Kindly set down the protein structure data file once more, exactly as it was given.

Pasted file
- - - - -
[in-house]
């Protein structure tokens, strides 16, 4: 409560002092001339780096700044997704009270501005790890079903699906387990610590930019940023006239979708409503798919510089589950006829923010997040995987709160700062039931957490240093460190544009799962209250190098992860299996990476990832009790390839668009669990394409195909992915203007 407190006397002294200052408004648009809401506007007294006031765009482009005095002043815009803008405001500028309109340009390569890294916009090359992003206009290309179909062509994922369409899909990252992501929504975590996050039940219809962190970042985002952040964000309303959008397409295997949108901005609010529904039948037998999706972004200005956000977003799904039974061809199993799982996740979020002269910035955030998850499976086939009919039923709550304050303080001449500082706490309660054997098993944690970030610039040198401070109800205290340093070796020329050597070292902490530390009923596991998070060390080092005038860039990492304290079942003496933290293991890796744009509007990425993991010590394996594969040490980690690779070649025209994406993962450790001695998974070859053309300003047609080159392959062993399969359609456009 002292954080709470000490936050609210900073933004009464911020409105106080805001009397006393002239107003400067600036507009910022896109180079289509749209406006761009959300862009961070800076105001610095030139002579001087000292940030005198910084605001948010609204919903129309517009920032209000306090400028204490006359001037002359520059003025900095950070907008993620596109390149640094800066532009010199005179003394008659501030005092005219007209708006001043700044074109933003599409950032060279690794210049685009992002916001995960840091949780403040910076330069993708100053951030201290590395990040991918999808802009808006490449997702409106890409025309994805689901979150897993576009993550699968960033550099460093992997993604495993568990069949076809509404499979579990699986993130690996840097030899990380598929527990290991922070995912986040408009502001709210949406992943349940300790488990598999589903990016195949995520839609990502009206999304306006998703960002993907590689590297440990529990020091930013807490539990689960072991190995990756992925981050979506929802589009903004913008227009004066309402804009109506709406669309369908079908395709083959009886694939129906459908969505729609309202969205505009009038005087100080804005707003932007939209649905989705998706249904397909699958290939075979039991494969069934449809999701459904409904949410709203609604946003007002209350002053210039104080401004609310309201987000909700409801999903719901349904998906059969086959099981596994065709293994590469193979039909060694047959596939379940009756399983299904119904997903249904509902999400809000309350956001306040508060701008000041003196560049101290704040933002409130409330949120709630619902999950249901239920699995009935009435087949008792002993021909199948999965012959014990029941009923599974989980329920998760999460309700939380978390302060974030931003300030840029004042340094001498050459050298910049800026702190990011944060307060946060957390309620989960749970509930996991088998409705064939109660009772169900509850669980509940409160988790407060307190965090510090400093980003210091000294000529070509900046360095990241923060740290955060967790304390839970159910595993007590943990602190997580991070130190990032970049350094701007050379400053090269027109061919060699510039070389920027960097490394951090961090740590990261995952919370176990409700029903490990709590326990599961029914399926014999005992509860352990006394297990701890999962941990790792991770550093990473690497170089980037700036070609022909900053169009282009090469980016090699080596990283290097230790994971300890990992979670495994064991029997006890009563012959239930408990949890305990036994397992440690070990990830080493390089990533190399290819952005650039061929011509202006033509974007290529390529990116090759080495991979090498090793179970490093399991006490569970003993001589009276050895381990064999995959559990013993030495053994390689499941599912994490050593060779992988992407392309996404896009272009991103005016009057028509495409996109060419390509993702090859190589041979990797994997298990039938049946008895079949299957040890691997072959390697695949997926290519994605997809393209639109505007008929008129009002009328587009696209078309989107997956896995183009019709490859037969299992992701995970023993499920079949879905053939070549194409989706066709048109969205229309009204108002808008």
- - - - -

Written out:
[in-house]
């Protein structure tokens, strides 16, 4: 409560002092001339780096700044997704009270501005790890079903699906387990610590930019940023006239979708409503798919510089589950006829923010997040995987709160700062039931957490240093460190544009799962209250190098992860299996990476990832009790390839668009669990394409195909992915203007 407190006397002294200052408004648009809401506007007294006031765009482009005095002043815009803008405001500028309109340009390569890294916009090359992003206009290309179909062509994922369409899909990252992501929504975590996050039940219809962190970042985002952040964000309303959008397409295997949108901005609010529904039948037998999706972004200005956000977003799904039974061809199993799982996740979020002269910035955030998850499976086939009919039923709550304050303080001449500082706490309660054997098993944690970030610039040198401070109800205290340093070796020329050597070292902490530390009923596991998070060390080092005038860039990492304290079942003496933290293991890796744009509007990425993991010590394996594969040490980690690779070649025209994406993962450790001695998974070859053309300003047609080159392959062993399969359609456009 002292954080709470000490936050609210900073933004009464911020409105106080805001009397006393002239107003400067600036507009910022896109180079289509749209406006761009959300862009961070800076105001610095030139002579001087000292940030005198910084605001948010609204919903129309517009920032209000306090400028204490006359001037002359520059003025900095950070907008993620596109390149640094800066532009010199005179003394008659501030005092005219007209708006001043700044074109933003599409950032060279690794210049685009992002916001995960840091949780403040910076330069993708100053951030201290590395990040991918999808802009808006490449997702409106890409025309994805689901979150897993576009993550699968960033550099460093992997993604495993568990069949076809509404499979579990699986993130690996840097030899990380598929527990290991922070995912986040408009502001709210949406992943349940300790488990598999589903990016195949995520839609990502009206999304306006998703960002993907590689590297440990529990020091930013807490539990689960072991190995990756992925981050979506929802589009903004913008227009004066309402804009109506709406669309369908079908395709083959009886694939129906459908969505729609309202969205505009009038005087100080804005707003932007939209649905989705998706249904397909699958290939075979039991494969069934449809999701459904409904949410709203609604946003007002209350002053210039104080401004609310309201987000909700409801999903719901349904998906059969086959099981596994065709293994590469193979039909060694047959596939379940009756399983299904119904997903249904509902999400809000309350956001306040508060701008000041003196560049101290704040933002409130409330949120709630619902999950249901239920699995009935009435087949008792002993021909199948999965012959014990029941009923599974989980329920998760999460309700939380978390302060974030931003300030840029004042340094001498050459050298910049800026702190990011944060307060946060957390309620989960749970509930996991088998409705064939109660009772169900509850669980509940409160988790407060307190965090510090400093980003210091000294000529070509900046360095990241923060740290955060967790304390839970159910595993007590943990602190997580991070130190990032970049350094701007050379400053090269027109061919060699510039070389920027960097490394951090961090740590990261995952919370176990409700029903490990709590326990599961029914399926014999005992509860352990006394297990701890999962941990790792991770550093990473690497170089980037700036070609022909900053169009282009090469980016090699080596990283290097230790994971300890990992979670495994064991029997006890009563012959239930408990949890305990036994397992440690070990990830080493390089990533190399290819952005650039061929011509202006033509974007290529390529990116090759080495991979090498090793179970490093399991006490569970003993001589009276050895381990064999995959559990013993030495053994390689499941599912994490050593060779992988992407392309996404896009272009991103005016009057028509495409996109060419390509993702090859190589041979990797994997298990039938049946008895079949299957040890691997072959390697695949997926290519994605997809393209639109505007008929008129009002009328587009696209078309989107997956896995183009019709490859037969299992992701995970023993499920079949879905053939070549194409989706066709048109969205229309009204108002808008």